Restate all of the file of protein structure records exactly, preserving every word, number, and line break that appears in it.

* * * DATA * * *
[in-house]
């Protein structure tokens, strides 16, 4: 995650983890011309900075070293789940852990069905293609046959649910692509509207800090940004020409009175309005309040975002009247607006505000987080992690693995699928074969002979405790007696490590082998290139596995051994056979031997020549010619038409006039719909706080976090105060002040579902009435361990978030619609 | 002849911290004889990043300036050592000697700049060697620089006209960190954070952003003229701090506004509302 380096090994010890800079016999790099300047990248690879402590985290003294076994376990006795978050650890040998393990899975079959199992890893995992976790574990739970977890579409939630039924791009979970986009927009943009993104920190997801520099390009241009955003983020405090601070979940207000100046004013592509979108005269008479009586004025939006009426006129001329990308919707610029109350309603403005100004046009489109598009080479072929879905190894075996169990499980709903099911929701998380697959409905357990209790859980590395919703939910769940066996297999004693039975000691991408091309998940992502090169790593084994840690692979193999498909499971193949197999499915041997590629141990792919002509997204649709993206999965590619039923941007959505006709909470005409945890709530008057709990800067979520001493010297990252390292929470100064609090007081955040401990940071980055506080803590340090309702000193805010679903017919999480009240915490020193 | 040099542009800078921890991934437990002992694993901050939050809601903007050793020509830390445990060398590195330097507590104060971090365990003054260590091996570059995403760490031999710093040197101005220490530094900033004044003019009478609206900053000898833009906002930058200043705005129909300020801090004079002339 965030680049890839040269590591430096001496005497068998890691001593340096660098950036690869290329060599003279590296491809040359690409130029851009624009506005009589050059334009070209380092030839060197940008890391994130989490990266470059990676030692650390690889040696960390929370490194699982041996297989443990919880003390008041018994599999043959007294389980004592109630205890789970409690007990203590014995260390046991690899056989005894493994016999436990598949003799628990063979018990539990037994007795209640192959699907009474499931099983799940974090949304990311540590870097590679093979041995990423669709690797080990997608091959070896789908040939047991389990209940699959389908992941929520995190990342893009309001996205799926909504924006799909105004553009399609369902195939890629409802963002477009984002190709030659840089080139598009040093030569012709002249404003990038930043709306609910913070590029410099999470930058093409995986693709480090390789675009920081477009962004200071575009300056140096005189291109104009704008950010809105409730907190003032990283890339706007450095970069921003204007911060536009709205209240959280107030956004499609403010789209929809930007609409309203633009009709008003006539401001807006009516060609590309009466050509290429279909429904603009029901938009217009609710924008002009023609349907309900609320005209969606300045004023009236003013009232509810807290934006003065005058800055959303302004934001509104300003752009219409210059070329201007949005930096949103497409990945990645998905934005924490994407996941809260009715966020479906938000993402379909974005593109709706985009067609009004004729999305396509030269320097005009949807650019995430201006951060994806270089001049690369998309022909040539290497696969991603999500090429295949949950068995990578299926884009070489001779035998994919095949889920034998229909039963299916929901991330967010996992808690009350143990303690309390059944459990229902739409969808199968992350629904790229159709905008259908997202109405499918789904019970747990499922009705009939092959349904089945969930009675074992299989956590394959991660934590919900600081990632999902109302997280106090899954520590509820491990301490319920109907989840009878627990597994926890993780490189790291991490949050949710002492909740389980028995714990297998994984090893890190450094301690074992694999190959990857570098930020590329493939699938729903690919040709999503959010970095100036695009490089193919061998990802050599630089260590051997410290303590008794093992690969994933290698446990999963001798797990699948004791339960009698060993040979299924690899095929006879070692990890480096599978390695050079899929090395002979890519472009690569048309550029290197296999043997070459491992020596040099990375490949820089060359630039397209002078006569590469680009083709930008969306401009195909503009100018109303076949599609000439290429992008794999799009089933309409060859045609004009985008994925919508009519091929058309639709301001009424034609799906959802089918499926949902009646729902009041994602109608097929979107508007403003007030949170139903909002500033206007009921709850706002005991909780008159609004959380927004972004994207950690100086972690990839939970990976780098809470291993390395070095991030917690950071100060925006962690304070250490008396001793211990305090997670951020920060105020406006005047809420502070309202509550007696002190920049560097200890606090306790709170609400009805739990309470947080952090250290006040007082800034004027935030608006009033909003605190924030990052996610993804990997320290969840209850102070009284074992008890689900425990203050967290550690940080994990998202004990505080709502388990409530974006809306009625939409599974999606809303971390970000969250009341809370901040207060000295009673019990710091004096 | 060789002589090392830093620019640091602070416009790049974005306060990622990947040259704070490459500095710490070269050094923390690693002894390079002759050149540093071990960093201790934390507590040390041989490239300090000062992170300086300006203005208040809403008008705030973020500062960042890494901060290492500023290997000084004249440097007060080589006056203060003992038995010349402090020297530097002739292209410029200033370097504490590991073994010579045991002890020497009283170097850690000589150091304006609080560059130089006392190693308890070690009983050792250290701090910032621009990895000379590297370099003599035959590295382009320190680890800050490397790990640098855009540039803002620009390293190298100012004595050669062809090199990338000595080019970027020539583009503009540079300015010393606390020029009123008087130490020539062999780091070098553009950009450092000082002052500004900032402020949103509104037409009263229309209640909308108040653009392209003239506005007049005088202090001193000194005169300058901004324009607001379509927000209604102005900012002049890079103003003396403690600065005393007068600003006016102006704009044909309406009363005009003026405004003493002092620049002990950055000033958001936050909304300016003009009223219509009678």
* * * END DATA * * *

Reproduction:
[in-house]
């Protein structure tokens, strides 16, 4: 995650983890011309900075070293789940852990069905293609046959649910692509509207800090940004020409009175309005309040975002009247607006505000987080992690693995699928074969002979405790007696490590082998290139596995051994056979031997020549010619038409006039719909706080976090105060002040579902009435361990978030619609 | 002849911290004889990043300036050592000697700049060697620089006209960190954070952003003229701090506004509302 380096090994010890800079016999790099300047990248690879402590985290003294076994376990006795978050650890040998393990899975079959199992890893995992976790574990739970977890579409939630039924791009979970986009927009943009993104920190997801520099390009241009955003983020405090601070979940207000100046004013592509979108005269008479009586004025939006009426006129001329990308919707610029109350309603403005100004046009489109598009080479072929879905190894075996169990499980709903099911929701998380697959409905357990209790859980590395919703939910769940066996297999004693039975000691991408091309998940992502090169790593084994840690692979193999498909499971193949197999499915041997590629141990792919002509997204649709993206999965590619039923941007959505006709909470005409945890709530008057709990800067979520001493010297990252390292929470100064609090007081955040401990940071980055506080803590340090309702000193805010679903017919999480009240915490020193 | 040099542009800078921890991934437990002992694993901050939050809601903007050793020509830390445990060398590195330097507590104060971090365990003054260590091996570059995403760490031999710093040197101005220490530094900033004044003019009478609206900053000898833009906002930058200043705005129909300020801090004079002339 965030680049890839040269590591430096001496005497068998890691001593340096660098950036690869290329060599003279590296491809040359690409130029851009624009506005009589050059334009070209380092030839060197940008890391994130989490990266470059990676030692650390690889040696960390929370490194699982041996297989443990919880003390008041018994599999043959007294389980004592109630205890789970409690007990203590014995260390046991690899056989005894493994016999436990598949003799628990063979018990539990037994007795209640192959699907009474499931099983799940974090949304990311540590870097590679093979041995990423669709690797080990997608091959070896789908040939047991389990209940699959389908992941929520995190990342893009309001996205799926909504924006799909105004553009399609369902195939890629409802963002477009984002190709030659840089080139598009040093030569012709002249404003990038930043709306609910913070590029410099999470930058093409995986693709480090390789675009920081477009962004200071575009300056140096005189291109104009704008950010809105409730907190003032990283890339706007450095970069921003204007911060536009709205209240959280107030956004499609403010789209929809930007609409309203633009009709008003006539401001807006009516060609590309009466050509290429279909429904603009029901938009217009609710924008002009023609349907309900609320005209969606300045004023009236003013009232509810807290934006003065005058800055959303302004934001509104300003752009219409210059070329201007949005930096949103497409990945990645998905934005924490994407996941809260009715966020479906938000993402379909974005593109709706985009067609009004004729999305396509030269320097005009949807650019995430201006951060994806270089001049690369998309022909040539290497696969991603999500090429295949949950068995990578299926884009070489001779035998994919095949889920034998229909039963299916929901991330967010996992808690009350143990303690309390059944459990229902739409969808199968992350629904790229159709905008259908997202109405499918789904019970747990499922009705009939092959349904089945969930009675074992299989956590394959991660934590919900600081990632999902109302997280106090899954520590509820491990301490319920109907989840009878627990597994926890993780490189790291991490949050949710002492909740389980028995714990297998994984090893890190450094301690074992694999190959990857570098930020590329493939699938729903690919040709999503959010970095100036695009490089193919061998990802050599630089260590051997410290303590008794093992690969994933290698446990999963001798797990699948004791339960009698060993040979299924690899095929006879070692990890480096599978390695050079899929090395002979890519472009690569048309550029290197296999043997070459491992020596040099990375490949820089060359630039397209002078006569590469680009083709930008969306401009195909503009100018109303076949599609000439290429992008794999799009089933309409060859045609004009985008994925919508009519091929058309639709301001009424034609799906959802089918499926949902009646729902009041994602109608097929979107508007403003007030949170139903909002500033206007009921709850706002005991909780008159609004959380927004972004994207950690100086972690990839939970990976780098809470291993390395070095991030917690950071100060925006962690304070250490008396001793211990305090997670951020920060105020406006005047809420502070309202509550007696002190920049560097200890606090306790709170609400009805739990309470947080952090250290006040007082800034004027935030608006009033909003605190924030990052996610993804990997320290969840209850102070009284074992008890689900425990203050967290550690940080994990998202004990505080709502388990409530974006809306009625939409599974999606809303971390970000969250009341809370901040207060000295009673019990710091004096 | 060789002589090392830093620019640091602070416009790049974005306060990622990947040259704070490459500095710490070269050094923390690693002894390079002759050149540093071990960093201790934390507590040390041989490239300090000062992170300086300006203005208040809403008008705030973020500062960042890494901060290492500023290997000084004249440097007060080589006056203060003992038995010349402090020297530097002739292209410029200033370097504490590991073994010579045991002890020497009283170097850690000589150091304006609080560059130089006392190693308890070690009983050792250290701090910032621009990895000379590297370099003599035959590295382009320190680890800050490397790990640098855009540039803002620009390293190298100012004595050669062809090199990338000595080019970027020539583009503009540079300015010393606390020029009123008087130490020539062999780091070098553009950009450092000082002052500004900032402020949103509104037409009263229309209640909308108040653009392209003239506005007049005088202090001193000194005169300058901004324009607001379509927000209604102005900012002049890079103003003396403690600065005393007068600003006016102006704009044909309406009363005009003026405004003493002092620049002990950055000033958001936050909304300016003009009223219509009678």